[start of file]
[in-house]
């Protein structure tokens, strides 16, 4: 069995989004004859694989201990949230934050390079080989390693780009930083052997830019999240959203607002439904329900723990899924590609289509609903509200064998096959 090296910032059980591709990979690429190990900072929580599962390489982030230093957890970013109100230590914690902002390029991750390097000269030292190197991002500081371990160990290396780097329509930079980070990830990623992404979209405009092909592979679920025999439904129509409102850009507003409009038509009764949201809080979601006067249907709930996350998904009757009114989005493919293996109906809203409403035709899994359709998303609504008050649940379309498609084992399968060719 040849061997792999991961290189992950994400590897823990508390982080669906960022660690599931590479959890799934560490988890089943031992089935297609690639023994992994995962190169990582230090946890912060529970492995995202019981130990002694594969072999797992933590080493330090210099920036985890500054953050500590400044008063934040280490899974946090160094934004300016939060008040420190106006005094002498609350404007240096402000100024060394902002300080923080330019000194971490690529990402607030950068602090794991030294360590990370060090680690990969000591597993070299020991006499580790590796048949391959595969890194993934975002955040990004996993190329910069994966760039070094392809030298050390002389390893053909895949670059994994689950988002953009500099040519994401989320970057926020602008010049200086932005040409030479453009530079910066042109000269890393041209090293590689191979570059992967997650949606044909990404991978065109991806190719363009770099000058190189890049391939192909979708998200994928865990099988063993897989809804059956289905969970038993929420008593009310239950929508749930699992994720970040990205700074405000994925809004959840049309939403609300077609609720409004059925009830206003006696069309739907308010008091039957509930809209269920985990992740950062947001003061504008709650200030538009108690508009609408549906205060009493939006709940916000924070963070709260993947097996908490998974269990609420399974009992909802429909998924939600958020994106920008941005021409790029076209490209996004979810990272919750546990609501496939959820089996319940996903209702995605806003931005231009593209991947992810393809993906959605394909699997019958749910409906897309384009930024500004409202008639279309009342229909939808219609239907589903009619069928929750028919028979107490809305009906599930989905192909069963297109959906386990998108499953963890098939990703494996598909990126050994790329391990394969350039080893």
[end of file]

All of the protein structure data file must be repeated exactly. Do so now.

[in-house]
């Protein structure tokens, strides 16, 4: 069995989004004859694989201990949230934050390079080989390693780009930083052997830019999240959203607002439904329900723990899924590609289509609903509200064998096959 090296910032059980591709990979690429190990900072929580599962390489982030230093957890970013109100230590914690902002390029991750390097000269030292190197991002500081371990160990290396780097329509930079980070990830990623992404979209405009092909592979679920025999439904129509409102850009507003409009038509009764949201809080979601006067249907709930996350998904009757009114989005493919293996109906809203409403035709899994359709998303609504008050649940379309498609084992399968060719 040849061997792999991961290189992950994400590897823990508390982080669906960022660690599931590479959890799934560490988890089943031992089935297609690639023994992994995962190169990582230090946890912060529970492995995202019981130990002694594969072999797992933590080493330090210099920036985890500054953050500590400044008063934040280490899974946090160094934004300016939060008040420190106006005094002498609350404007240096402000100024060394902002300080923080330019000194971490690529990402607030950068602090794991030294360590990370060090680690990969000591597993070299020991006499580790590796048949391959595969890194993934975002955040990004996993190329910069994966760039070094392809030298050390002389390893053909895949670059994994689950988002953009500099040519994401989320970057926020602008010049200086932005040409030479453009530079910066042109000269890393041209090293590689191979570059992967997650949606044909990404991978065109991806190719363009770099000058190189890049391939192909979708998200994928865990099988063993897989809804059956289905969970038993929420008593009310239950929508749930699992994720970040990205700074405000994925809004959840049309939403609300077609609720409004059925009830206003006696069309739907308010008091039957509930809209269920985990992740950062947001003061504008709650200030538009108690508009609408549906205060009493939006709940916000924070963070709260993947097996908490998974269990609420399974009992909802429909998924939600958020994106920008941005021409790029076209490209996004979810990272919750546990609501496939959820089996319940996903209702995605806003931005231009593209991947992810393809993906959605394909699997019958749910409906897309384009930024500004409202008639279309009342229909939808219609239907589903009619069928929750028919028979107490809305009906599930989905192909069963297109959906386990998108499953963890098939990703494996598909990126050994790329391990394969350039080893």